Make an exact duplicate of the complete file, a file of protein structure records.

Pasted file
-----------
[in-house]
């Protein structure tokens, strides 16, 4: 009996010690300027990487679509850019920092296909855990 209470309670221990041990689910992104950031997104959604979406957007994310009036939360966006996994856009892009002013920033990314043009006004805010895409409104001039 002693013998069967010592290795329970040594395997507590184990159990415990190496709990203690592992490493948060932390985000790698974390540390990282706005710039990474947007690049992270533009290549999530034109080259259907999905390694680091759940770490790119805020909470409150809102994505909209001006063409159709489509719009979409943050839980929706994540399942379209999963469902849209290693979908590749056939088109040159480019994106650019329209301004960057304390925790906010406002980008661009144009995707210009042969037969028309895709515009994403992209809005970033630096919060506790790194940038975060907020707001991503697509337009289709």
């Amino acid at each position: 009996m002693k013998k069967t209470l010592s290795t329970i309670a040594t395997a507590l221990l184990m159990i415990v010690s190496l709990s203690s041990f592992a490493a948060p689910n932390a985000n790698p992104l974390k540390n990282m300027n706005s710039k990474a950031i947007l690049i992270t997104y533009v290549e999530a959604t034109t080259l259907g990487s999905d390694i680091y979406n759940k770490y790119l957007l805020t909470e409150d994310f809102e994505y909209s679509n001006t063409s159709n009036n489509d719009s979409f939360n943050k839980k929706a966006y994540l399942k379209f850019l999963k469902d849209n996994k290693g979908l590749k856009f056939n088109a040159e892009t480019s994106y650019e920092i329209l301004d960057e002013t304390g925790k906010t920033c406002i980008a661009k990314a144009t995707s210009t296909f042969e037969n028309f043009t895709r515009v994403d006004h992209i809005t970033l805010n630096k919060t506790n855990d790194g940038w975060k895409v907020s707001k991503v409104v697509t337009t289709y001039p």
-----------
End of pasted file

[in-house]
């Protein structure tokens, strides 16, 4: 009996010690300027990487679509850019920092296909855990 209470309670221990041990689910992104950031997104959604979406957007994310009036939360966006996994856009892009002013920033990314043009006004805010895409409104001039 002693013998069967010592290795329970040594395997507590184990159990415990190496709990203690592992490493948060932390985000790698974390540390990282706005710039990474947007690049992270533009290549999530034109080259259907999905390694680091759940770490790119805020909470409150809102994505909209001006063409159709489509719009979409943050839980929706994540399942379209999963469902849209290693979908590749056939088109040159480019994106650019329209301004960057304390925790906010406002980008661009144009995707210009042969037969028309895709515009994403992209809005970033630096919060506790790194940038975060907020707001991503697509337009289709």
């Amino acid at each position: 009996m002693k013998k069967t209470l010592s290795t329970i309670a040594t395997a507590l221990l184990m159990i415990v010690s190496l709990s203690s041990f592992a490493a948060p689910n932390a985000n790698p992104l974390k540390n990282m300027n706005s710039k990474a950031i947007l690049i992270t997104y533009v290549e999530a959604t034109t080259l259907g990487s999905d390694i680091y979406n759940k770490y790119l957007l805020t909470e409150d994310f809102e994505y909209s679509n001006t063409s159709n009036n489509d719009s979409f939360n943050k839980k929706a966006y994540l399942k379209f850019l999963k469902d849209n996994k290693g979908l590749k856009f056939n088109a040159e892009t480019s994106y650019e920092i329209l301004d960057e002013t304390g925790k906010t920033c406002i980008a661009k990314a144009t995707s210009t296909f042969e037969n028309f043009t895709r515009v994403d006004h992209i809005t970033l805010n630096k919060t506790n855990d790194g940038w975060k895409v907020s707001k991503v409104v697509t337009t289709y001039p």